Indeed Chaks. Windows 7 doesn't coming with the Windows Live software, it's a separate download and install, so why would they appear in the "Windows Features" panel?

TCLN Ryster said,
Indeed Chaks. Windows 7 doesn't coming with the Windows Live software, it's a separate download and install, so why would they appear in the "Windows Features" panel?

I dont see it in the list (??)

Chris-Gonzales said,
not that great "out of the box experience" now is there (no live software)

Users said Windows is a bloatware and now when Microsoft gives options, you say there is no "out of the box experience"

SH3K0 said,
Wouldn't Windows Live Messenger be a feature?

Nope. Windows Live Messenger is now a part of Windows Live Essentials, which you can download from download.live.com

bobbba said,
Exactly, it's fantastic that the EU is managing to make MS behave better and make these features optional :)

This should be shown on first boot/install

Huh, the EU hasn't complained about instant messaging.

Edit: oh maybe I misunderstood a post here.. it didn't use a quote and maybe referred to this entire Live Essentials pack

krustylicious said,
This should be shown on first boot/install

They probably will be. I'm sure the Getting Started window will appear as part of the OOBE by release time and it includes the Live Essentials link.

Chris-Gonzales said,
not that great "out of the box experience" now is there (no live software)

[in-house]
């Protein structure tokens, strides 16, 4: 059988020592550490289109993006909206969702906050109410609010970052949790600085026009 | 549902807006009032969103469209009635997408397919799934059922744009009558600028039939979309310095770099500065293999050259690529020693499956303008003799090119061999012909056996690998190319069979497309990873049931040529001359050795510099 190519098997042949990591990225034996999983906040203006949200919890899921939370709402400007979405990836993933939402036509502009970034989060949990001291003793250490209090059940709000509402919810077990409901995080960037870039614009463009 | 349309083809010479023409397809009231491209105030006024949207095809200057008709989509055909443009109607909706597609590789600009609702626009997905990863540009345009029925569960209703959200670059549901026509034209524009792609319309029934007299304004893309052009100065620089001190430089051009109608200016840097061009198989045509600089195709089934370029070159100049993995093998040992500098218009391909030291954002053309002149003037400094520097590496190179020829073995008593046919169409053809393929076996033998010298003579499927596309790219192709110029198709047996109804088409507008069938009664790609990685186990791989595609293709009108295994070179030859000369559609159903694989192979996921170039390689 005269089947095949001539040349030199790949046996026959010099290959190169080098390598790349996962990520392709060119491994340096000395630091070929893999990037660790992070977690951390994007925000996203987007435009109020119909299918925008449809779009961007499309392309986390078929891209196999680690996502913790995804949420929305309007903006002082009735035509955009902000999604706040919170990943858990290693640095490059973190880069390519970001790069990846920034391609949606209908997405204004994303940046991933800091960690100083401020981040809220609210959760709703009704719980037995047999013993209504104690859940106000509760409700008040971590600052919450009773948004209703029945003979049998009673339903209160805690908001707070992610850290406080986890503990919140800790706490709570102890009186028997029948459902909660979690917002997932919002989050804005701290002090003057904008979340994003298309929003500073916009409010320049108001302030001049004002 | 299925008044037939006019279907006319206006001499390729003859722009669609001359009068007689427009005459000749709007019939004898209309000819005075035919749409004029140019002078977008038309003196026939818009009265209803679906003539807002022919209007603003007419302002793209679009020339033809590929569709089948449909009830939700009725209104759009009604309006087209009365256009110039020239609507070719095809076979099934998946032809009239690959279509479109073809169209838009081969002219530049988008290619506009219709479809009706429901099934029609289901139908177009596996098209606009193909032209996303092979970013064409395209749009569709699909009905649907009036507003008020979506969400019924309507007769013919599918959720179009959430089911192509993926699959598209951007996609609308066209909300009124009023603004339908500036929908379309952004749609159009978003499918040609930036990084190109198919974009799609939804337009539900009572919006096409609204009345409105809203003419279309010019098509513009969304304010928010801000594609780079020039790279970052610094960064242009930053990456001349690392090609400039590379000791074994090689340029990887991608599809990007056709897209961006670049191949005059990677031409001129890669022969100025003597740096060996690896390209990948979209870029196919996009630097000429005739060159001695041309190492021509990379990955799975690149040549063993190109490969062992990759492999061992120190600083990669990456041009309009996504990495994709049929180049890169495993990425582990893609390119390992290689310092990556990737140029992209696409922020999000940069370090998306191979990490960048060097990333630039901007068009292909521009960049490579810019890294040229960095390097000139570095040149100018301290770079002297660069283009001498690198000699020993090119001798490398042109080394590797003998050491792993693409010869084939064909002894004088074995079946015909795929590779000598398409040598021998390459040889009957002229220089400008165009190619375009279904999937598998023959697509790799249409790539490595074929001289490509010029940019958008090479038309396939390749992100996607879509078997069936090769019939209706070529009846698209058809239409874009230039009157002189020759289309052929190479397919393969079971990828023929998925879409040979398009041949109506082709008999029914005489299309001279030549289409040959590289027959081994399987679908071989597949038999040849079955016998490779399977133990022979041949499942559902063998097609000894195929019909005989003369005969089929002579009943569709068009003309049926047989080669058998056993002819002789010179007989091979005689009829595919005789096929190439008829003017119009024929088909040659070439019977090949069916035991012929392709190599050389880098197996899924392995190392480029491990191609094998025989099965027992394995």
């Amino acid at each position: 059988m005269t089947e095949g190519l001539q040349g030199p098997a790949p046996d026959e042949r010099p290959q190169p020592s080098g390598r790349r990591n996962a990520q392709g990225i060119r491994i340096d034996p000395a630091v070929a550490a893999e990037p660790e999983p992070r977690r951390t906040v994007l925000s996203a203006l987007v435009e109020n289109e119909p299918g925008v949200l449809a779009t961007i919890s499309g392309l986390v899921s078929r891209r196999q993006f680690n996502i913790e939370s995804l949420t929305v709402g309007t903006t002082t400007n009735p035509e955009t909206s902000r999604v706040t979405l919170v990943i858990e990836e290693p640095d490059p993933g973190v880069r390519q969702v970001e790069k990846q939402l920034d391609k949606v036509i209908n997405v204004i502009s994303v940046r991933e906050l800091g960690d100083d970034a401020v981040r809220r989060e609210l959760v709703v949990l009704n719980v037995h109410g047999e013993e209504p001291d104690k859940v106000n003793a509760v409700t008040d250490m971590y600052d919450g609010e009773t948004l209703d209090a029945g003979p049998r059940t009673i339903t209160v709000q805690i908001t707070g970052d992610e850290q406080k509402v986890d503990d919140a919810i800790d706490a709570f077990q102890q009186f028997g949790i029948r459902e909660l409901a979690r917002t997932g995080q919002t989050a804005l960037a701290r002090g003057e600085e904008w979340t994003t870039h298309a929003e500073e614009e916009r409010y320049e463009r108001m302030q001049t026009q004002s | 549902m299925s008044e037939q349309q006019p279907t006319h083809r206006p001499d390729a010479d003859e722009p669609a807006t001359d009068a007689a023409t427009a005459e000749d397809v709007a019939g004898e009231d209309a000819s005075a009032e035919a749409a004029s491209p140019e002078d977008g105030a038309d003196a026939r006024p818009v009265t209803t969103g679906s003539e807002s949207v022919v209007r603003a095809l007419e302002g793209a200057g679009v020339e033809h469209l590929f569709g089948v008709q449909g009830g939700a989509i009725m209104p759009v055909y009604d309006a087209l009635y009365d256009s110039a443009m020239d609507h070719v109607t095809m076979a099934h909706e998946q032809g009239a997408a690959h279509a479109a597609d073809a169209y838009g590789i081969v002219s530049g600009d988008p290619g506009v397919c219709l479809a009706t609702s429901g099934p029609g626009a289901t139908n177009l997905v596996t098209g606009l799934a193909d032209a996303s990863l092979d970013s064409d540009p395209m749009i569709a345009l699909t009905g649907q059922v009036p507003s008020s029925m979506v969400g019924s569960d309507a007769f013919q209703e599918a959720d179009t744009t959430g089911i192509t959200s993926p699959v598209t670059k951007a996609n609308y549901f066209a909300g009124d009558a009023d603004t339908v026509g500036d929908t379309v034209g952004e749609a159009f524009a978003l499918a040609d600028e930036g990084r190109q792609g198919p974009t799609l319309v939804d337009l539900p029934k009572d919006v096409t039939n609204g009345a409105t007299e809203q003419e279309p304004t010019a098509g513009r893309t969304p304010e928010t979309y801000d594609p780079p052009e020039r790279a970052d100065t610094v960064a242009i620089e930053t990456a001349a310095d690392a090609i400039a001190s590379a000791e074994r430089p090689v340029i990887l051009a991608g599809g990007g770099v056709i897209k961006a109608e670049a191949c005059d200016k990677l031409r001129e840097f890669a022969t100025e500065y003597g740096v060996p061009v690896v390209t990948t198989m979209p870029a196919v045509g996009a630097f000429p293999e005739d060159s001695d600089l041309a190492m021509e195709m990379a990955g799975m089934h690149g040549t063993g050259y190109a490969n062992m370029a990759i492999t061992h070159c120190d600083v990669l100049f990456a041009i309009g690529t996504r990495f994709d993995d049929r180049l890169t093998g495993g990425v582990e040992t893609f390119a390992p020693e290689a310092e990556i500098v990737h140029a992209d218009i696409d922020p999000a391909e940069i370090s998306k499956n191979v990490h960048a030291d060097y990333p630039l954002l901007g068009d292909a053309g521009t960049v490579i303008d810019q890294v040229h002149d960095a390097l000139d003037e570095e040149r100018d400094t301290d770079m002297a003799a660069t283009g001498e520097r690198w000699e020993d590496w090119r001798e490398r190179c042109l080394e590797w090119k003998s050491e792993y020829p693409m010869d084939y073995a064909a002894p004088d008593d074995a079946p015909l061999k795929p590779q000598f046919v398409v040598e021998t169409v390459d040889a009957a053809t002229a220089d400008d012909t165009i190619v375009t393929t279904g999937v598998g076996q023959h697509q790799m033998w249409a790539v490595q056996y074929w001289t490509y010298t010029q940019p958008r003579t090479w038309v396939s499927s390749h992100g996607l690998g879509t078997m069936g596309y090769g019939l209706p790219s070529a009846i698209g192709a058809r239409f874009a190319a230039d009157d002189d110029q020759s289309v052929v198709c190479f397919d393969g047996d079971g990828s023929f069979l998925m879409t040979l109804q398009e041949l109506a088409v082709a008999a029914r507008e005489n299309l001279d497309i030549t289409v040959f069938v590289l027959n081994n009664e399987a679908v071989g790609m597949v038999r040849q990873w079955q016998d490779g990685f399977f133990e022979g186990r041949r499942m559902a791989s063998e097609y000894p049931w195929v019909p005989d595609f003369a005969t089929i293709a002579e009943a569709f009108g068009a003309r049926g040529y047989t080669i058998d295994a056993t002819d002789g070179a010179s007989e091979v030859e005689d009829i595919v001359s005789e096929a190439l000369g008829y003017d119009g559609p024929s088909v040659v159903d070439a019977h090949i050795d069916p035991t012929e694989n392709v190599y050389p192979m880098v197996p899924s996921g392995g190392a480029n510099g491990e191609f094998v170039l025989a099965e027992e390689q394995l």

I disagree that Windows Live Essentials is essential for a great "out of box experience." How I would classify a great out of box experience: everything is running, stable, and ready to load software on.

Windows are effectively being disallowed to add any other applications to Windows - so I think they gave up trying to include them as default (even thought the intent is to make Windows better). I don't really class them as bloatware as they arent trial software / adverts / subscription etc. I would prefer they came preinstalled and can then be removed in one click.

What effectively the complaing has done is mean that loads of comapies pre load the other Microsoft software anyway. So then to remove it you have to go through more than one remove option. If it was all included then you could just open up one panel and do it.

As many have said it hardly makes a difference removing the apps anyway. None of the programs are background or use considerable resources.

Indeed, especially being able to remove the following junk is greatly appreciated:

Windows Media Player
Windows Media Center
Windows DVD Maker
Internet Explorer 8

Actually it just removes the shortcuts and the program's exe file the way it has been done since XP SP1 I think. The rendering engine and other backend stuff remains. It's not like they use a lot of disk space though so there's nothing wrong with this. Out of sight, out of mind I guess. Personally I don't see the point in removing them period.

TRC said,
Actually it just removes the shortcuts and the program's exe file the way it has been done since XP SP1 I think. The rendering engine and other backend stuff remains. It's not like they use a lot of disk space though so there's nothing wrong with this. Out of sight, out of mind I guess. Personally I don't see the point in removing them period.

the people at Opera/google/etc etc will whine that this is monopolizing the market! and sue MS